In the event of a divorce or a separation, parents wonder who will be granted child custody during divorce. While the welfare of children is every parent’s number one priority, discussing arrangements often leads to clashes and misunderstandings. These can turn into serious disputes that ultimately leave the two parties unable to agree on who should have custody, access and responsibility for the child.
What does the UK law say about child custody in a divorce?
In the United Kingdom, child custody following a divorce is related to parental responsibility and residency status. This means that the parent who holds parental responsibility needs to provide housing for the child.
In most cases, child custody is granted to the mother, although the father still holds contact rights and can apply for arrangements. According to the 1989 Children Act, the mother automatically has parental responsibility and will not lose it after a divorce.
The father, on the other hand, needs to meet some requirements to hold parental responsibility. He would either have registered parental responsibility with the Court; be married to the mother when the child was born; be listed on the birth certificate.
What is shared custody?
Shared custody or joint custody, referring to shared residency or parenting, is becoming more and more popular across divorced couples in the UK. Basically, shared custody allows the child to spend the same amount of time with each parent, while both have equal involvement in important decisions affecting the child.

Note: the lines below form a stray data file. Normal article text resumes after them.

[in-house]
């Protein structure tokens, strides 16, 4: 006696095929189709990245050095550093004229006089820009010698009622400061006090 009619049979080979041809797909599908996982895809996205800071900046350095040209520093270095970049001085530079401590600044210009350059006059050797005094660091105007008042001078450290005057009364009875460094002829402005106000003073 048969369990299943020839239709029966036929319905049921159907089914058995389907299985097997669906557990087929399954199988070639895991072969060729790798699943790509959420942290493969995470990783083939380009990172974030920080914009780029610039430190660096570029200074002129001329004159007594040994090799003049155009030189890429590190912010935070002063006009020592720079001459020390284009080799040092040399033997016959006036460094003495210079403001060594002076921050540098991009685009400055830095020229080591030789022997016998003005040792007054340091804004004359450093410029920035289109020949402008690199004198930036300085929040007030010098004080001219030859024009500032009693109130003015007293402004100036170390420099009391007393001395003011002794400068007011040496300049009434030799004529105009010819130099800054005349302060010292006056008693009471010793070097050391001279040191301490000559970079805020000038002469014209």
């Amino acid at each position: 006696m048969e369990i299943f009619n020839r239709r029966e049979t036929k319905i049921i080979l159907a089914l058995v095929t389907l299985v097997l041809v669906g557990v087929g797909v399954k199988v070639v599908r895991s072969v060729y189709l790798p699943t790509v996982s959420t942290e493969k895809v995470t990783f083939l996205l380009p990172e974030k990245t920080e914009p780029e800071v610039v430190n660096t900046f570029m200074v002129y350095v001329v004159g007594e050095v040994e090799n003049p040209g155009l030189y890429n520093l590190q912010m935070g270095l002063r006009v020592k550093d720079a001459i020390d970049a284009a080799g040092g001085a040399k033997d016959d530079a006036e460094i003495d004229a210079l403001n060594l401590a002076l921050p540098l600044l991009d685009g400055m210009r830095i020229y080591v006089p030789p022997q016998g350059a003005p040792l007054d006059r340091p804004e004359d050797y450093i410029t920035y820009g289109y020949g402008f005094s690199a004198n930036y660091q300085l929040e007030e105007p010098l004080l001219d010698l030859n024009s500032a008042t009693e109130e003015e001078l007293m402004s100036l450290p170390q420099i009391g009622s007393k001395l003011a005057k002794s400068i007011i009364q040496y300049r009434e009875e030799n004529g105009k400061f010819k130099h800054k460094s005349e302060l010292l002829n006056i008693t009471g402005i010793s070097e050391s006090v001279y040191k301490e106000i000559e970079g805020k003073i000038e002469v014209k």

This type of custody can be agreed by the parents themselves or through the help of a mediator. Mediation services can help resolve misunderstandings and find a middle ground on which to compromise.
When mediation is not an option, parents can choose to apply for a child arrangements order, and the Court will decide who will be granted responsibility for the care of a child.
What do we mean by child arrangements orders?
The concept of child custody in a divorce has had many names, from sole custody, contact, access to residency orders. Today, the Family Court uses the term “child arrangements order” to refer to issues such as which parent a child should live with and the amount of time they should spend with each parent.
How can I improve my chances to get child custody?
When making a child arrangement order, The Court will always put the child’s best interests first. However, there are several things a parent can do to improve their chances to get custody. For example, improving their relationship with the child and taking a more active role in their everyday life; providing a safe environment and a clean home; keep extensive documentation and a record of every interaction with the ex-partner and the child. Hiring an experienced family law solicitor can also maximise the chances to win custody.
If you require help or assistance with child custody or have questions regarding your situation, contact our team today. Our family solicitors at MWG are happy to help with any child custody matters or child arrangement orders. Get in touch on 0161 835 2446, send us an email at email@example.com or contact us online to schedule a free consultation.